Fractures and joints in the field often contain debris within the void spaces. Debris originates from many different mechanisms: organic and/or inorganic chemical reactions/mineralization, sediment transport, formation of a fracture, mechanical weathering or combinations of these processes. In many cases, the presence of debris forms a â??sub-porosityâ?ť within the fracture void space. This sub-porosity often is composed of material that differs from the fracture walls in mineralogy and morphology. The â??sub-porosityâ?ť may partially fill voids that are on the order of hundreds of microns and thereby reduce the local porosity to lengths scales on the order of sub-microns to tens of microns. It is quite clear that a sub-porosity affects fracture porosity, permeability and storativity. What is not known is how the existence/formation of a sub-porosity affects seismic wave propagation and consequently our ability to probe changes in the subsurface caused by the formation or alteration of a sub-porosity. If seismic techniques are to be developed to monitor the injection and containment of phases in sequestration reservoirs or the propping of hydraulically induced fracture to enhance oil & gas production, it is important to understand how a sub-porosity within a fracture affects macroscopic seismic and hydraulic measurements. A sub-porosity will directly affect the interrelationship between the seismic and hydraulic properties of a fracture. This reports contains the results of the three main topics of research that were performed (1) to determine the effect of a sub-porosity composed of spherical grains on seismic wave propagation across fractures, (2) to determine the effect of biofilm growth in pores and between grains on seismic wave propagation in sediment, and (3) to determine the effect of the scale of observation (field-of-view) on monitoring alteration the pore space within a fracture caused by reactive flow. A brief summary of the results for each topic is contained in the report and the full details of the research and approach are contained in the publications found in the Attachment section of this report. A list of presentation and publications of all work associated with this grant is also provided.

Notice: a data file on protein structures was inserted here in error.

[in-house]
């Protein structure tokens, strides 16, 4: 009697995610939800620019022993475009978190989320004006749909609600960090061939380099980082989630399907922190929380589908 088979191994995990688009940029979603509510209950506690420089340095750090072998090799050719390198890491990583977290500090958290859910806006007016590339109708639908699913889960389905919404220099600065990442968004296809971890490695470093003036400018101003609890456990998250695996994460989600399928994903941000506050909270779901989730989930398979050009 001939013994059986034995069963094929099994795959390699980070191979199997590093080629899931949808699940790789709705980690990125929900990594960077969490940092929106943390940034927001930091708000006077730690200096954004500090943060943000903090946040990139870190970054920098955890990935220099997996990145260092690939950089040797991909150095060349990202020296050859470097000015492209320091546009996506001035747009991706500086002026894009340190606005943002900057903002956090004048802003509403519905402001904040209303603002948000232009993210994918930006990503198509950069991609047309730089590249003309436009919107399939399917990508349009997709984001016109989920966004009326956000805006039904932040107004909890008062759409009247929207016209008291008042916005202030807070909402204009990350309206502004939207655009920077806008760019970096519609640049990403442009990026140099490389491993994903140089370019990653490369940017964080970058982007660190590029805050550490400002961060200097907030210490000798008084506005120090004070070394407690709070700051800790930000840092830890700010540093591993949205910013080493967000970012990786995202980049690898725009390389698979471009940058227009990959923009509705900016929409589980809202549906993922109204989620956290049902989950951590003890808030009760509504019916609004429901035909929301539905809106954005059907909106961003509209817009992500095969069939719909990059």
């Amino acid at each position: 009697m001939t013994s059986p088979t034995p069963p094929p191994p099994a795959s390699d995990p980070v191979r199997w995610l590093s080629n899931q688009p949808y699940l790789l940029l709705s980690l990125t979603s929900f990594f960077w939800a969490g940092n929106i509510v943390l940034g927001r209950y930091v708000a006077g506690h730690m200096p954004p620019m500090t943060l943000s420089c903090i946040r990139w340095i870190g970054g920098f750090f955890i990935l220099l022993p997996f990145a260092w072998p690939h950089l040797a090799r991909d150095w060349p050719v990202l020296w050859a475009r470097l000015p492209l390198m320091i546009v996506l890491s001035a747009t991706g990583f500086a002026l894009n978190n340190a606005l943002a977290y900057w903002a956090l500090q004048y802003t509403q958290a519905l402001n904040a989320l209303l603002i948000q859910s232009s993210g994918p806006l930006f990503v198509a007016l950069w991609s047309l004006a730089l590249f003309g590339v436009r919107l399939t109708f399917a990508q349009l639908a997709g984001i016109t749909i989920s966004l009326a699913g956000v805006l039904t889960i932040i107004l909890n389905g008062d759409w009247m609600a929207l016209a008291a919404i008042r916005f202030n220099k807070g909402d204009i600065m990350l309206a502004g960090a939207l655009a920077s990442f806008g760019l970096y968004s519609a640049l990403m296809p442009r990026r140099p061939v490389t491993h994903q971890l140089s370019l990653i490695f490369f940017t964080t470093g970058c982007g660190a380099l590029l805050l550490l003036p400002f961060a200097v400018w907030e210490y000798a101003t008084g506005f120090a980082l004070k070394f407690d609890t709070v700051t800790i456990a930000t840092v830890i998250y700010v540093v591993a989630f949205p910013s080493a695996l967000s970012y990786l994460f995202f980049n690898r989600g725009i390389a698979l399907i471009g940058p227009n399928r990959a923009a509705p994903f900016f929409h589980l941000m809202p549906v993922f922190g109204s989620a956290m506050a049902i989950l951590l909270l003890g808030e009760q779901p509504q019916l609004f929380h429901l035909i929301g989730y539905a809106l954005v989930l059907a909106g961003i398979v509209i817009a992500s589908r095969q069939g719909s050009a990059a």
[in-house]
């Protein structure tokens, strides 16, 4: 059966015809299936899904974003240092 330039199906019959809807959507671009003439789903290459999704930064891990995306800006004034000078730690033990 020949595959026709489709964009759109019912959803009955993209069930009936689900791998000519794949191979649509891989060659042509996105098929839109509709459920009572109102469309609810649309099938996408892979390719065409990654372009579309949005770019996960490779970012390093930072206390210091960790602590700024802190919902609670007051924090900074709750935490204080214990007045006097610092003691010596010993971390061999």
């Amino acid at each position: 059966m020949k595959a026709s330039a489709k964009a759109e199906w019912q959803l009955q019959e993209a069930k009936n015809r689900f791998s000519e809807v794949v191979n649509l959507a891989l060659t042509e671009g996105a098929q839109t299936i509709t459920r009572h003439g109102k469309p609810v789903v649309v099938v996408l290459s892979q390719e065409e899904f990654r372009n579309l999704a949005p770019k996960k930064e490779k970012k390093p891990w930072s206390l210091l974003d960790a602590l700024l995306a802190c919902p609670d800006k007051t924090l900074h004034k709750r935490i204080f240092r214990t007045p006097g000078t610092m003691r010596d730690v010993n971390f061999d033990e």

5. Causal Factors of Weld Porosity in Gas Tungsten Arc Welding of Powder Metallurgy Produced Titanium Alloys

    SciTech Connect (OSTI)

    Muth, Thomas R [ORNL; Yamamoto, Yukinori [ORNL; Frederick, David Alan [ORNL; Contescu, Cristian I [ORNL; Chen, Wei [ORNL; Lim, Yong Chae [ORNL; Peter, William H [ORNL; Feng, Zhili [ORNL

    2013-01-01

    ORNL undertook an investigation using gas tungsten arc (GTA) welding on consolidated powder metallurgy (PM) titanium (Ti) plate, to identify the causal factors behind observed porosity in fusion welding. Tramp element compounds of sodium and magnesium, residual from the metallothermic reduction of titanium chloride used to produce the titanium, were remnant in the starting powder and were identified as gas forming species. PM-titanium made from revert scrap where sodium and magnesium were absent, showed fusion weld porosity, although to a lesser degree. We show that porosity was attributable to hydrogen from adsorbed water on the surface of the powders prior to consolidation. The removal / minimization of both adsorbed water on the surface of titanium powder and the residues from the reduction process prior to consolidation of titanium powders, are critical to achieve equivalent fusion welding success similar to that seen in wrought titanium produced via the Kroll process.

  6. Comparative Study for the Interpretation of Mineral Concentrations, Total Porosity, and TOC in Hydrocarbon-Bearing Shale from Conventional Well

    E-Print Network [OSTI]

    Torres-Verdín, Carlos

    of SPE copyright. Abstract The estimation of porosity, water saturation, kerogen concentration, water saturation, and kerogen content determine the amount of hydrocarbon-in-place while mineral

  7. Knudsen-Hydrodynamic Crossover in Liquid 3He in High Porosity Aerogel

    E-Print Network [OSTI]

    Takeuchi, H; Nagai, K; Choi, H C; Moon, B H; Masuhara, N; Meisel, M W; Lee, Y; Mulders, N

    2012-01-01